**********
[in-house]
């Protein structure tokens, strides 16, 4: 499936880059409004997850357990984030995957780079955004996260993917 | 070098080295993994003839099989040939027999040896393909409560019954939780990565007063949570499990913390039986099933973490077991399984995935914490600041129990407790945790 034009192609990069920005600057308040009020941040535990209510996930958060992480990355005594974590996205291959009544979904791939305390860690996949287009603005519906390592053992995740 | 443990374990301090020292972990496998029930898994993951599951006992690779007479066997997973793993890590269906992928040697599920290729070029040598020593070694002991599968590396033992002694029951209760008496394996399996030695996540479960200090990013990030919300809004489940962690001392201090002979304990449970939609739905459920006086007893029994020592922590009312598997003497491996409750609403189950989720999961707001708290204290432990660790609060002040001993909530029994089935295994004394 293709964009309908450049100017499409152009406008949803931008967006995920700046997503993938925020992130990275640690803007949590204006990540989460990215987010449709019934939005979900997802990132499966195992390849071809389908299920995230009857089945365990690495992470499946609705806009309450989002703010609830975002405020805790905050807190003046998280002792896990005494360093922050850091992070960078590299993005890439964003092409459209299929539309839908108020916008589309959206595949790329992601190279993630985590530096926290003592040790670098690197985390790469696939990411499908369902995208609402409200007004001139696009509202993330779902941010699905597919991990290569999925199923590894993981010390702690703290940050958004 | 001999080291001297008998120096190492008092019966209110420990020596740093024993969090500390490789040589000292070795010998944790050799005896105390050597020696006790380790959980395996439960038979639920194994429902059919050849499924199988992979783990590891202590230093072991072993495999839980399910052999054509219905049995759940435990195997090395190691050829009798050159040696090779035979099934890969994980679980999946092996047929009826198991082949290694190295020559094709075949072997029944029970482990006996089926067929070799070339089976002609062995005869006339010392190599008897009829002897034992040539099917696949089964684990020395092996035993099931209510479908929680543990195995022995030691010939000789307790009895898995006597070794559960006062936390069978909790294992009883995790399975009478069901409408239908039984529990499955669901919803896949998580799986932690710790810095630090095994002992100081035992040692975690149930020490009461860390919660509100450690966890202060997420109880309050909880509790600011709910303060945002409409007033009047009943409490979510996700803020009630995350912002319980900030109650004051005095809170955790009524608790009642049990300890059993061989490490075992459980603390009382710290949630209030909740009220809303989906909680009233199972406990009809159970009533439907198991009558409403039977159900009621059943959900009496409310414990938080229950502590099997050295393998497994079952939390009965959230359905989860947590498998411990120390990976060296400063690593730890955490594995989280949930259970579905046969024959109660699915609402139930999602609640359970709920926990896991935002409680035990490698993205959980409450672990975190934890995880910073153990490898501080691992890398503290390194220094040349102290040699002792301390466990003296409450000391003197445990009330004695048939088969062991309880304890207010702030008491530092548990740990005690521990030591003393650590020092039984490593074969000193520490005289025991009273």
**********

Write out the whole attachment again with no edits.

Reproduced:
[in-house]
């Protein structure tokens, strides 16, 4: 499936880059409004997850357990984030995957780079955004996260993917 | 070098080295993994003839099989040939027999040896393909409560019954939780990565007063949570499990913390039986099933973490077991399984995935914490600041129990407790945790 034009192609990069920005600057308040009020941040535990209510996930958060992480990355005594974590996205291959009544979904791939305390860690996949287009603005519906390592053992995740 | 443990374990301090020292972990496998029930898994993951599951006992690779007479066997997973793993890590269906992928040697599920290729070029040598020593070694002991599968590396033992002694029951209760008496394996399996030695996540479960200090990013990030919300809004489940962690001392201090002979304990449970939609739905459920006086007893029994020592922590009312598997003497491996409750609403189950989720999961707001708290204290432990660790609060002040001993909530029994089935295994004394 293709964009309908450049100017499409152009406008949803931008967006995920700046997503993938925020992130990275640690803007949590204006990540989460990215987010449709019934939005979900997802990132499966195992390849071809389908299920995230009857089945365990690495992470499946609705806009309450989002703010609830975002405020805790905050807190003046998280002792896990005494360093922050850091992070960078590299993005890439964003092409459209299929539309839908108020916008589309959206595949790329992601190279993630985590530096926290003592040790670098690197985390790469696939990411499908369902995208609402409200007004001139696009509202993330779902941010699905597919991990290569999925199923590894993981010390702690703290940050958004 | 001999080291001297008998120096190492008092019966209110420990020596740093024993969090500390490789040589000292070795010998944790050799005896105390050597020696006790380790959980395996439960038979639920194994429902059919050849499924199988992979783990590891202590230093072991072993495999839980399910052999054509219905049995759940435990195997090395190691050829009798050159040696090779035979099934890969994980679980999946092996047929009826198991082949290694190295020559094709075949072997029944029970482990006996089926067929070799070339089976002609062995005869006339010392190599008897009829002897034992040539099917696949089964684990020395092996035993099931209510479908929680543990195995022995030691010939000789307790009895898995006597070794559960006062936390069978909790294992009883995790399975009478069901409408239908039984529990499955669901919803896949998580799986932690710790810095630090095994002992100081035992040692975690149930020490009461860390919660509100450690966890202060997420109880309050909880509790600011709910303060945002409409007033009047009943409490979510996700803020009630995350912002319980900030109650004051005095809170955790009524608790009642049990300890059993061989490490075992459980603390009382710290949630209030909740009220809303989906909680009233199972406990009809159970009533439907198991009558409403039977159900009621059943959900009496409310414990938080229950502590099997050295393998497994079952939390009965959230359905989860947590498998411990120390990976060296400063690593730890955490594995989280949930259970579905046969024959109660699915609402139930999602609640359970709920926990896991935002409680035990490698993205959980409450672990975190934890995880910073153990490898501080691992890398503290390194220094040349102290040699002792301390466990003296409450000391003197445990009330004695048939088969062991309880304890207010702030008491530092548990740990005690521990030591003393650590020092039984490593074969000193520490005289025991009273």